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Wanted felons are escaping justice simply by crossing state lines, a nine month investigation with our partners at USA Today revealed.

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It's all because the law enforcement agencies who issued warrants for their arrests aren't willing to extradite them from other states, according to the FBI's National Crime Information Center (NCIC) database of fugitives.

Many of these fugitives are wanted for serious felonies, including murder, rape and kidnapping. Sometimes these fugitives are already locked up in other states, but the agency that issued the warrant simply isn't willing to collect them.

There are over 180,000 wanted felons nationwide that police have already decided they won't extradite. In Los Angeles, for example, police won't pursue 77 homicide suspects across state lines.

A man who hacked his roommate's neck with a machete over two cans of beer in Naples, Florida was entered into the NCIC database as a fugitive police wouldn't extradite if found out of state.

News10 pored over the NCIC database to determine if any law enforcement agencies in the Sacramento area were letting wanted felons get away by crossing state borders.

The Sacramento Police Department and Sacramento County Sheriff's Department were almost always willing to extradite felons across state lines.

Of nearly 3,000 wanted felons, there were only 13 that Sacramento law enforcement agencies said they wouldn't extradite. None of them were wanted for violent crimes.

Farther south, in San Joaquin County, the numbers didn't look as good

The San Joaquin County Sheriff's Department entered 833 wanted felons into the NCIC database, but indicated they wouldn't extradite 267 of them.

But unlike Sacramento, some of these fugitives were wanted for violent crimes.

Out of 14 wanted fugitives for violent crimes, the San Joaquin County Sheriff's Department would not extradite seven of them. Five of those fugitives are wanted for homicide and one for kidnapping.

The same goes for fugitives wanted for sex crimes. Out of 43 suspects wanted for sex crimes, the department indicated they would not extradite 17 of them.

Getting an explanation from the San Joaquin County Sheriff's Department wasn't easy.

Deputy Les Garcia, the department's public information officer, would only comment if presented with the specific case numbers for the wanted felons, which are not included in the NCIC database.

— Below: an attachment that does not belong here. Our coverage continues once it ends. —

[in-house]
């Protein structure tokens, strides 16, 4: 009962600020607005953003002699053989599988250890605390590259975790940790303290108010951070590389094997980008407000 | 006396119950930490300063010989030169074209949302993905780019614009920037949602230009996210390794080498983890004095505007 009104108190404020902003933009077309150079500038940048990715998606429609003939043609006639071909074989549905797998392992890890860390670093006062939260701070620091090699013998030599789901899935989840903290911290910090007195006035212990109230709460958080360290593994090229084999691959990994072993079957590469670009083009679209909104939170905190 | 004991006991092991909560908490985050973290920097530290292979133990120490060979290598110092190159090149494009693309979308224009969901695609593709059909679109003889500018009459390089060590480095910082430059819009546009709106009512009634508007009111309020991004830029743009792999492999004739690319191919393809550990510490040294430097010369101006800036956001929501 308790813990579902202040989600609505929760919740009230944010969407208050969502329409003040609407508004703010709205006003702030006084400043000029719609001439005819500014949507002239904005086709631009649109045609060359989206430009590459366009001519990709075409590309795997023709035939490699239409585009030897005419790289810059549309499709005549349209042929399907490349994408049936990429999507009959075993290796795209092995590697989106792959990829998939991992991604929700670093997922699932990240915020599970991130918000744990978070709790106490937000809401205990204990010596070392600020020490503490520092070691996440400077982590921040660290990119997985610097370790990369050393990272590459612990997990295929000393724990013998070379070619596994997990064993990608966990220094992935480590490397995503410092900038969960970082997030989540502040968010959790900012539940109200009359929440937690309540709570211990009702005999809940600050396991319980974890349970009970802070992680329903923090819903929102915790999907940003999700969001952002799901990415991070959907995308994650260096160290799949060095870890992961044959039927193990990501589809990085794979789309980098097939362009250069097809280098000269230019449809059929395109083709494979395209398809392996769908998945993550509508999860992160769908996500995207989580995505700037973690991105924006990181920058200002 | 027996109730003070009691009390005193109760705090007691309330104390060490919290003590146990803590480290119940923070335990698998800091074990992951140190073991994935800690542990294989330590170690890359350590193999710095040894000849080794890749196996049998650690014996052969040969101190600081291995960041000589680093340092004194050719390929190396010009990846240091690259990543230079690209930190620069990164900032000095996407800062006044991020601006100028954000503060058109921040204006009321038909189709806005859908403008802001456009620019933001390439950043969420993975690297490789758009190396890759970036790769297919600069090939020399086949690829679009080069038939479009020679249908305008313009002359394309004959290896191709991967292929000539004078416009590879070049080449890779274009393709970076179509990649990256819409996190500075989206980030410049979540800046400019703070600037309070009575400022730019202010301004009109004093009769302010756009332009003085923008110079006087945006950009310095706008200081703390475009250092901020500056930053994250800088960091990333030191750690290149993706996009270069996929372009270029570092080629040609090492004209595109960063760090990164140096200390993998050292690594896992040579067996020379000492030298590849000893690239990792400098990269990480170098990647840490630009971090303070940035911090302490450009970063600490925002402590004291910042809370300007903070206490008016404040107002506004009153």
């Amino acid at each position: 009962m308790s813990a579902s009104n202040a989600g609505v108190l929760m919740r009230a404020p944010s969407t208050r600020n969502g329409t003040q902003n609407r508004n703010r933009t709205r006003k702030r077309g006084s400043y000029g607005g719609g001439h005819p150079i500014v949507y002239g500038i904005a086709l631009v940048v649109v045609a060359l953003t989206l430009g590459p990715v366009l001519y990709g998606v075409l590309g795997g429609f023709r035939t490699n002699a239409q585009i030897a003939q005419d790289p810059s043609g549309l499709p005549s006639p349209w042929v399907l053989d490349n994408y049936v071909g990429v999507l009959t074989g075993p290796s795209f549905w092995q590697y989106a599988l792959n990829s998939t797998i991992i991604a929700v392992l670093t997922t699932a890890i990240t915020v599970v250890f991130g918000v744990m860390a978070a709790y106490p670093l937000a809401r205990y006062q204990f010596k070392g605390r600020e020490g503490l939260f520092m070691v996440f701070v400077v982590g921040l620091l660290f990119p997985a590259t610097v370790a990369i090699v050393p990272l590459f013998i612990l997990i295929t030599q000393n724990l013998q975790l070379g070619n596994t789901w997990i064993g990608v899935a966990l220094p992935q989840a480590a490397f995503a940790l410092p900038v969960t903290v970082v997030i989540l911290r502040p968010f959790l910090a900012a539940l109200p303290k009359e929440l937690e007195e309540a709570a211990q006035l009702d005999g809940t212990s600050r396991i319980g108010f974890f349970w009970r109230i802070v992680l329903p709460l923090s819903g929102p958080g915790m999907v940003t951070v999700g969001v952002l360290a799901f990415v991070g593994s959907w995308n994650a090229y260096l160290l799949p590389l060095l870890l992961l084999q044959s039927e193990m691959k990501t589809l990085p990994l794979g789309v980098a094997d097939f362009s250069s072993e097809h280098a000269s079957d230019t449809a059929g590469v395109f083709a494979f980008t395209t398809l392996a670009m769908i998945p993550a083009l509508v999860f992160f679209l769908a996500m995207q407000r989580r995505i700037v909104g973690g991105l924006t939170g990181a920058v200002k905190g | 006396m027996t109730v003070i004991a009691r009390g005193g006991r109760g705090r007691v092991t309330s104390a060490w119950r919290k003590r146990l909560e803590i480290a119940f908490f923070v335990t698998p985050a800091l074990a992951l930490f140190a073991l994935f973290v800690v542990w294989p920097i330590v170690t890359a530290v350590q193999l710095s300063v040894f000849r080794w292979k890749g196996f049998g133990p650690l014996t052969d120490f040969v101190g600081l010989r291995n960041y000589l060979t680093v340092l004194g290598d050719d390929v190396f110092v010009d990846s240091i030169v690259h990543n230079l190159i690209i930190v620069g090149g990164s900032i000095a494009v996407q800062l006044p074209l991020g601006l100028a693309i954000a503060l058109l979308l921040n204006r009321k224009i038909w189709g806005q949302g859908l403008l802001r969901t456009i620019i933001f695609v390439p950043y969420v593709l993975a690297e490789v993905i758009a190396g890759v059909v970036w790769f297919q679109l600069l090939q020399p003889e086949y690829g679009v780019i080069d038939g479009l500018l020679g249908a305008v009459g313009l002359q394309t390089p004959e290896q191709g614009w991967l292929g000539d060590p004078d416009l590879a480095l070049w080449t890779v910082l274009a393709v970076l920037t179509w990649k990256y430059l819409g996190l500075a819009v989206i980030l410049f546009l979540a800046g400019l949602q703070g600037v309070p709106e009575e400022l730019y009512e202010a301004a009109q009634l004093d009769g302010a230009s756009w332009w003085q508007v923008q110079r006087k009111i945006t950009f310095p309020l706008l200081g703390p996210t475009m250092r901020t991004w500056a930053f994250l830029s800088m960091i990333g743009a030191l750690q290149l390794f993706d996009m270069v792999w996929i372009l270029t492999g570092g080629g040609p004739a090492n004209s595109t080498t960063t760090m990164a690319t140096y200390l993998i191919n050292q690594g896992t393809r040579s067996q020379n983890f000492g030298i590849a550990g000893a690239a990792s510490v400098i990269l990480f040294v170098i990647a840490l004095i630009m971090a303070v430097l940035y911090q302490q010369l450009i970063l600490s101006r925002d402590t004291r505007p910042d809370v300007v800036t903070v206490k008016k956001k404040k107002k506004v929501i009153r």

"The report you're referring to we did not generate, so I really don't have information about that report," Garcia said.

Although the report wasn't generated by the sheriff's department, the data in the NCIC database is entered by the individual law enforcement agency, not the FBI.

News10 asked if the department could compare the warrant dates from the NCIC database with the ones in their own system, but Garcia said they would not do that.

However, after speaking to somebody in the sheriff's records department, Garcia said the numbers in the NCIC database may not be accurate. He said after the Department of Justice made some changes to the database in 2013, prior entries may have been changed to no extradition warrants.

Glitch or no glitch, if these fugitives were picked up by police out of state, the NCIC database would still tell them the sheriff's department wouldn't extradite.

No other law enforcement agencies contacted nationwide for this story mentioned this potential computer glitch.

The founders of the non-profit Victims of Violent Crimes of San Joaquin County were troubled by the data.

Flipping through a binder of dozens of homicide victims, Joyce Tuhn questioned how a department could put a price on human life.

"If it was one of their family members how would they feel about it then?" Tuhn said. "It would be completely different then."

Wilma Pierce, one of the group's other organizers, was also disturbed by the numbers.

"It makes me mad," Pierce said. "It makes me angry. It's very upsetting."

San Joaquin County Deputy District Attorney Robert Himelblau was also surprised by the numbers.

He said he couldn't think of a possible scenario where a law enforcement agency wouldn't want to extradite a homicide suspect, no matter the cost.

Himelblau said the D.A.'s office would want any homicide suspect extradited, though he couldn't comment on the numbers because they were entered into the NCIC database by the sheriff's department.

USA Today has compiled its nationwide findings in this exclusive report.

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